Travis Erwin said...

I never have eaten horse meat, least not that I'm aware of but that stuff at Taco Bell makes me wonder at times.

I would eat it of there were no other alternatives and maybe even if there were. Meat is meat when you really get down to it, but then again I am PETAs worst nightmare. For the regard I wholeheartedly believed in animal welfare which I believe to be a very different thing than animal rights.

Barbara Martin said...

I have eaten horse meat in France. The meat is lean and slightly sweeter than beef.

As to slaughtering them, I'm not opposed even though I love horses to death. But I do take exception when the manner with which they are killed is inhumane. It happens here in Canada in the majority of the abbatoirs, including the ones for cattle and hogs.

The problem with sending the meat overseas to Europe is the horses themselves are shipped over, often in dreadful conditions. I would prefer to see them killed quick with a bullet to the head, than go that way.

As to breeding horses, which I have done in the past, to regulate the number of horses will bring up a great protest from the deep pocketed farms. Like the thoroughbred farms in your area. They breed horses to sell the yearlings at the premium sales like Keeneland in the spring. Expensive young horses. Very nice mind you.

Every time there is a slump in the economy or feed is difficult to obtain the people who shouldn't have horses in the first place, are the ones who send theirs to slaughter when they can't sell them.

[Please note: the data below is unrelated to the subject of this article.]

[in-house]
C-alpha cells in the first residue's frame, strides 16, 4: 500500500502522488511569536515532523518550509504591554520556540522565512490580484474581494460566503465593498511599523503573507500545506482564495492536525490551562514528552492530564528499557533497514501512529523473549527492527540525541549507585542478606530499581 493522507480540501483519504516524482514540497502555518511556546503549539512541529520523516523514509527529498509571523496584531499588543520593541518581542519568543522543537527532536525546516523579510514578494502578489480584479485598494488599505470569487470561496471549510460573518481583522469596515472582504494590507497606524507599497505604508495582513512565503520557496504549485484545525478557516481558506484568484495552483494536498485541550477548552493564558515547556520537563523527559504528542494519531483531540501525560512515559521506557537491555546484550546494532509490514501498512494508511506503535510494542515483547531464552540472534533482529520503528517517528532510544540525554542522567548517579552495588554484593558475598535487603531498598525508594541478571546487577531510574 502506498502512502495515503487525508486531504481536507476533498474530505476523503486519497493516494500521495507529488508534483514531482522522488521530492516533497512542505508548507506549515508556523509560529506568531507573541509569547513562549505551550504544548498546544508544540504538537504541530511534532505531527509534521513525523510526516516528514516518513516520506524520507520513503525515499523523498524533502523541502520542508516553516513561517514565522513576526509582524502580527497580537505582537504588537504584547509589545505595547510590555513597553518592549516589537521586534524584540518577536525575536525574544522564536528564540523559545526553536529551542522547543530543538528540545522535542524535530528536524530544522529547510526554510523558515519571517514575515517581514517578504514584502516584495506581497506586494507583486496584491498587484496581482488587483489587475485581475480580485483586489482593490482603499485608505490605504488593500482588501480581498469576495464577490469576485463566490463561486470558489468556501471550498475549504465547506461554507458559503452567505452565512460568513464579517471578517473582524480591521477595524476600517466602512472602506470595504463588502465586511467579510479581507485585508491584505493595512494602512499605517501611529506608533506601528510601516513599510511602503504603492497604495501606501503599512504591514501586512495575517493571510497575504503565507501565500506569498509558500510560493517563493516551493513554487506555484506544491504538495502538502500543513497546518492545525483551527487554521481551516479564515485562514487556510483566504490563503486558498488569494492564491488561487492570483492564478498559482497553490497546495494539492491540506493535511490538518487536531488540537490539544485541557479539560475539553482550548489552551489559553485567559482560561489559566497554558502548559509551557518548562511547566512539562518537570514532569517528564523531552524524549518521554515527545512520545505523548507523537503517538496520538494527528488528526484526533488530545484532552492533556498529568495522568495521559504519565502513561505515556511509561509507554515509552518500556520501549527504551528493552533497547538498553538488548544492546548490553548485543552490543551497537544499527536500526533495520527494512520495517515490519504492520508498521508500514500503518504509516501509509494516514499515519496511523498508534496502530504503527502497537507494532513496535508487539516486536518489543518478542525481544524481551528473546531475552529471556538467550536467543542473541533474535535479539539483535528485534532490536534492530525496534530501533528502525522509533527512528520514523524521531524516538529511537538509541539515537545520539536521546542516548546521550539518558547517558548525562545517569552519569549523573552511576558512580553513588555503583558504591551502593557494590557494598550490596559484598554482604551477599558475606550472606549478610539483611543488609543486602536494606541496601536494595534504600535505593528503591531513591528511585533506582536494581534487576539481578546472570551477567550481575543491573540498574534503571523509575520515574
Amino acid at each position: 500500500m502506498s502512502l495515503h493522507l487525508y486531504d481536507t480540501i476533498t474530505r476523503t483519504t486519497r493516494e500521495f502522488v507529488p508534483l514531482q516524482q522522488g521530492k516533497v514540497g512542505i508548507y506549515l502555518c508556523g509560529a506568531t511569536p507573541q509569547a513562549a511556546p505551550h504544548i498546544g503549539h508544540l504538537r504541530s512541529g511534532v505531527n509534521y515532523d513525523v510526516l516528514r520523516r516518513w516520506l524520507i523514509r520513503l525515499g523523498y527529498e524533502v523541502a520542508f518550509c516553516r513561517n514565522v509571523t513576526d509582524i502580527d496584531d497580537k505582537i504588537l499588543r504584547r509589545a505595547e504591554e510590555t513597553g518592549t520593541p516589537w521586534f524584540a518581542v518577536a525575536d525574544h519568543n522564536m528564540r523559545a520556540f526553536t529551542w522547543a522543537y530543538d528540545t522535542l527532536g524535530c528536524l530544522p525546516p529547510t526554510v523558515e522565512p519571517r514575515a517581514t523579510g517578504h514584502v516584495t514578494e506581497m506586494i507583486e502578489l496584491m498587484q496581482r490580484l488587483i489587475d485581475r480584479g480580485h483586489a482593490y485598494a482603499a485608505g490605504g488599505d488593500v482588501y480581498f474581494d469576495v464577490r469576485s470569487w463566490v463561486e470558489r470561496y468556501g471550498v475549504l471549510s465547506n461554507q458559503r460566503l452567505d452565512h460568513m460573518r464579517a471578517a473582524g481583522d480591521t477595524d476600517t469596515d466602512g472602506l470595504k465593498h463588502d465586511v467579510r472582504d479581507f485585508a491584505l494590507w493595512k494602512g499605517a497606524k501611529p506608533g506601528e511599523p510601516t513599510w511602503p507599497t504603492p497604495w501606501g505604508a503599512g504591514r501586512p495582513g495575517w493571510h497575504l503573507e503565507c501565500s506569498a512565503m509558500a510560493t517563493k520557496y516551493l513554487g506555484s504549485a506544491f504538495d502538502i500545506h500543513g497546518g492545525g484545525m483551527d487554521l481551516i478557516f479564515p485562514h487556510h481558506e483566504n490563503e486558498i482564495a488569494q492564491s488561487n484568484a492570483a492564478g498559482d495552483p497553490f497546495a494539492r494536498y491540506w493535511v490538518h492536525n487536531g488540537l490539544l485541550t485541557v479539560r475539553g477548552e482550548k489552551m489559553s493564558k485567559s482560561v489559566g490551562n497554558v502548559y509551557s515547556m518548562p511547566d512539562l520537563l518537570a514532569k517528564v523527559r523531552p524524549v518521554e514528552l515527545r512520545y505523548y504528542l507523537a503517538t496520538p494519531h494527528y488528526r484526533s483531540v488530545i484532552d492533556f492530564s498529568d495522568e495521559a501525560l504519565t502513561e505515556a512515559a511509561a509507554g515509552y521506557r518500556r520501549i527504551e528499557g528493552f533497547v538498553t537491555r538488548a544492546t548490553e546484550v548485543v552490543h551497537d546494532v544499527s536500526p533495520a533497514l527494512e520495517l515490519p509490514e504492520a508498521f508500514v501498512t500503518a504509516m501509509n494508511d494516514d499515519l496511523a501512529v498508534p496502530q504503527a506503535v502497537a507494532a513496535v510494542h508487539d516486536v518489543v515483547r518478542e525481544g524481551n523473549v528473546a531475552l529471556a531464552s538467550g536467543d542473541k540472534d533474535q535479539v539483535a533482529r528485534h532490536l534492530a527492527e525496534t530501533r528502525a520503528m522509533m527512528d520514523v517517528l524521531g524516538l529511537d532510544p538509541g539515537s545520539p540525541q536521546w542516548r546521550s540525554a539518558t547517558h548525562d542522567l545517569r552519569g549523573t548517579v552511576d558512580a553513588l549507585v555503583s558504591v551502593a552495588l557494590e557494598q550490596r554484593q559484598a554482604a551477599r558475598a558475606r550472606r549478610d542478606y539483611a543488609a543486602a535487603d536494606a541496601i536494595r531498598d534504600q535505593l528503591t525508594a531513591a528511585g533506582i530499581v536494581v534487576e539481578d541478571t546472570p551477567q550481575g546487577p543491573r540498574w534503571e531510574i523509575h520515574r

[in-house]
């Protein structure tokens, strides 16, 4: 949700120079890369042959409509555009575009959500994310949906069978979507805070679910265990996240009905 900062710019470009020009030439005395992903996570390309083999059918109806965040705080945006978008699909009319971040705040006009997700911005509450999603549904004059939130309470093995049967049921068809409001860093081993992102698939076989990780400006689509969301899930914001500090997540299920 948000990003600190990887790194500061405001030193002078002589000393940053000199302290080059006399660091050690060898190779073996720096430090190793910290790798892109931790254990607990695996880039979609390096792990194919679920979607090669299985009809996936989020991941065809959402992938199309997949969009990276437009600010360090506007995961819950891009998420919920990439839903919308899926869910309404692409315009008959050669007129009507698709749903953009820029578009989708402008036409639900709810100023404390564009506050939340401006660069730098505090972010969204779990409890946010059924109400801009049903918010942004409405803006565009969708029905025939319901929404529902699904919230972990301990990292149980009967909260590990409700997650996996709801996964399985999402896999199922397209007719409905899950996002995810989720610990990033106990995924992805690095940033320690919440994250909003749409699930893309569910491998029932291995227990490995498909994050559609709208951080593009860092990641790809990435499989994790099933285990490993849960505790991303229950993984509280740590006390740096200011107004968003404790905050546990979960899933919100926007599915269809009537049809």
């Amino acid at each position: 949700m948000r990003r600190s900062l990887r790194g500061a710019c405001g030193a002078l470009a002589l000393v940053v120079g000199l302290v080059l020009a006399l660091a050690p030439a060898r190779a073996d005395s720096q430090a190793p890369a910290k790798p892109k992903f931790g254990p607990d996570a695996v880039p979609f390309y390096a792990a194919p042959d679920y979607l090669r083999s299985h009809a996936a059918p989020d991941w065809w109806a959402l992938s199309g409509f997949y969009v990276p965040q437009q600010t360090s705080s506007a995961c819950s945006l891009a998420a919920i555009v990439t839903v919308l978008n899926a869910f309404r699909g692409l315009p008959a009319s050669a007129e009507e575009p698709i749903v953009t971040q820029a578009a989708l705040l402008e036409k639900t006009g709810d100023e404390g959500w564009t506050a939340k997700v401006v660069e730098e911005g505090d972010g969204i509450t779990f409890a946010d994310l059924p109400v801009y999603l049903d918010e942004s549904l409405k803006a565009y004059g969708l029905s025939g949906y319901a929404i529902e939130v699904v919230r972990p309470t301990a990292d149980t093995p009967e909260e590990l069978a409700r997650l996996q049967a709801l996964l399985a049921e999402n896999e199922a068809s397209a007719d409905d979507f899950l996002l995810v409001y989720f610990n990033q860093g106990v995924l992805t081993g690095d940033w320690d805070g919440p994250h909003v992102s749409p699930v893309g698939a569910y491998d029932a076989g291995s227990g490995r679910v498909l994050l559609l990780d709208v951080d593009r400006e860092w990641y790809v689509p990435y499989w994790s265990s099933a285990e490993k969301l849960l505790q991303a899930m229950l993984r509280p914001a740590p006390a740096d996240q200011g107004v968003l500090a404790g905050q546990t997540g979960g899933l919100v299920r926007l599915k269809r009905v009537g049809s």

Regulating the supply isn't going to prevent animal cruelty through starvation.

pita-woman said...

I don't think I could knowingly ever bring myself to eat horse-meat, but I know some do, to each their own.
The thoroughbred industry is a sore subject with me. They keep breeding these horses to be faster, and yet these horses aren't as hardy or durable as they used to be & we keep seeing more incidents such as with 8-Belles. And all too often if these horses don't measure-up on the track, they're too quickly pushed aside and labeled "unwanted". It's sad that these animals were bred simply in hopes of turning a buck or gaining their owners/trainers some glory. :(

Junosmom said...

Thank you for the comments and thoughts. It is a tough issue. Today, I received the following from the Kentucky Horse Council:

USDA LAUNCHES UNWANTED HORSE STUDY---At the request of American Farm Bureau Foundation (AFBF), the animal care division of USDA’s Animal and Plant Health Inspection Service (APHIS) is leading a study to quantify the impact of unwanted and abandoned horses.

The APHIS study will characterize the type, history, ownership and health status of unwanted horses entering animal control facilities, rescue and retirement facilities, and auction markets. It will involve 15 to 20 animal control and rescue organizations throughout the United States, as well as a number of auction markets that sell horses on a weekly or monthly basis.

The study will evaluate 300 to 500 horses over a one-year period and include surveys for owners, sales personnel, and animal control and rescue personnel. The survey data will be statistically analyzed and reported in peer-reviewed scientific journals. The information also will be disseminated to the equine community through lay journals, Web site fact sheets and outreach presentations.

vicki said...

Have you read about Slaughtergate? 906 pages of irrefutable facts - directly from the USDA. Just more proof that horse slaughter serves the lowest common denominator in the industry.

You can view the FOIA report on Beltex and see the news report that aired on KHOU TV in Texas here: www.vickitobin.com/id28.html